blockchain, economic musings 

CW because blockchains have polarizing opinions here.

Imagine a blockchain that manages domain names. I register a domain and pay actors to respond to DNS queries. In this way, the blockchain provides real value.

In order to pay for services, most blockchains implement a "gift card" system (coin). I do work, it "mines" a coin, I sell coins to other buyers who repeat the cycle.

Theoretically this creates a decentralized marketplace incentivizing competitive rates.

blockchain, economic musings 

In practice, we've seen people treat those gift cards (coins) like investment assets and hoard them which constrains supply and artificially inflates prices. The service might cost pennies, but if buyers are paying dollars per coin (or hundreds/thousands in some cases), who do workers sell to? Obviously those who pay more.

Buyers have to pay exorbitantly more for a relatively cheap service because "investors" sabotaged the buying power.

blockchain, economic musings 

Ignoring pump and dump, corpos aren't behind it, it's your average joe on coinbase chasing a shiny logo he doesn't even understand, tweeting it up like some dystopian pyramid scheme.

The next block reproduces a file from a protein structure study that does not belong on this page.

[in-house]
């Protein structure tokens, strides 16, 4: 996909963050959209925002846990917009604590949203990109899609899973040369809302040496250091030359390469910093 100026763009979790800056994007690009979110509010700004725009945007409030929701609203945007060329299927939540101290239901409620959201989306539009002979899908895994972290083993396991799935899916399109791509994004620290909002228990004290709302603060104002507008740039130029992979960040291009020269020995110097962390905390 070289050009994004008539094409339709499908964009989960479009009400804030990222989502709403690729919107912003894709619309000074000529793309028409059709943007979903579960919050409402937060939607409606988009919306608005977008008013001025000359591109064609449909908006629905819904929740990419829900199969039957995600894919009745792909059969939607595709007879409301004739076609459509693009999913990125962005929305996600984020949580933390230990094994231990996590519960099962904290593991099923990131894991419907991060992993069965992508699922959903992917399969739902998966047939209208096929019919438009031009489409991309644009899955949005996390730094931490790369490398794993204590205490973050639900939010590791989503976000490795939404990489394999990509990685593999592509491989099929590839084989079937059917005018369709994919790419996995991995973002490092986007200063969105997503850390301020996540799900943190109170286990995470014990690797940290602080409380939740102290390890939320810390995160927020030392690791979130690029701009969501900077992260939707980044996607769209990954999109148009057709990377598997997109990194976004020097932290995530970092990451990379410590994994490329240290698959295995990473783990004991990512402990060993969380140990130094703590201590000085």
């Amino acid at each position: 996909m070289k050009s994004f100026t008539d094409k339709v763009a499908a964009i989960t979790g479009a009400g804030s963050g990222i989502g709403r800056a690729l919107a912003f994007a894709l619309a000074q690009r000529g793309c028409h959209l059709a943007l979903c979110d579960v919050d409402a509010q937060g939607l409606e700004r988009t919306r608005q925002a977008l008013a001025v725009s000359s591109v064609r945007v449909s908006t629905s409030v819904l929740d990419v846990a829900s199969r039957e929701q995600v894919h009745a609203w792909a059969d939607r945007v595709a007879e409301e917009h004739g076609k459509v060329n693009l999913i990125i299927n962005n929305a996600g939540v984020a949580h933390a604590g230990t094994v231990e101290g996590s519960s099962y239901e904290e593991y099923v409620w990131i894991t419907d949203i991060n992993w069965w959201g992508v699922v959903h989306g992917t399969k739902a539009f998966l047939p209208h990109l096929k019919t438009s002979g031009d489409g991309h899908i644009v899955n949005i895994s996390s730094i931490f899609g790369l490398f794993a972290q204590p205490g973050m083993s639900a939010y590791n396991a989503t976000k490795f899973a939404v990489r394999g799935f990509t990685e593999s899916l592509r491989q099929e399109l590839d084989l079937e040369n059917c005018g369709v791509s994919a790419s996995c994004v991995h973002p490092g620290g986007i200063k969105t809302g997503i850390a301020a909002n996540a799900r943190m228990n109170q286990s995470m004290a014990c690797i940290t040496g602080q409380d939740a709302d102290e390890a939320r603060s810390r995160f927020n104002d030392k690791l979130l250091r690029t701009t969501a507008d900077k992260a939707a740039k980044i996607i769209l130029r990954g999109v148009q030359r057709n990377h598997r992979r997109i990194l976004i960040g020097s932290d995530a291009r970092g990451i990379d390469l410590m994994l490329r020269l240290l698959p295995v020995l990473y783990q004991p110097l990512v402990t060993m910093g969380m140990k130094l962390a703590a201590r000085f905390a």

blockchain, economic musings 

Some countries have scheduled inflation on their currencies to discourage hoarders and keep money moving (I think the USD has planned inflation of ~2% per year?) but I haven't heard blockchains talking about this. Which surprises me considering just how much money is already saturating/sabotaging the market.

Treating coins like assets seemingly undermines the usefulness of any service-based crypto.


blockchain, economic musings 

That said, I have no idea what I'm talking about. Maybe I'm missing something obvious and blockchains will do just fine. But from where I'm standing, I just don't see how blockchains that offer coin assets can be successful or competitive in the long term.

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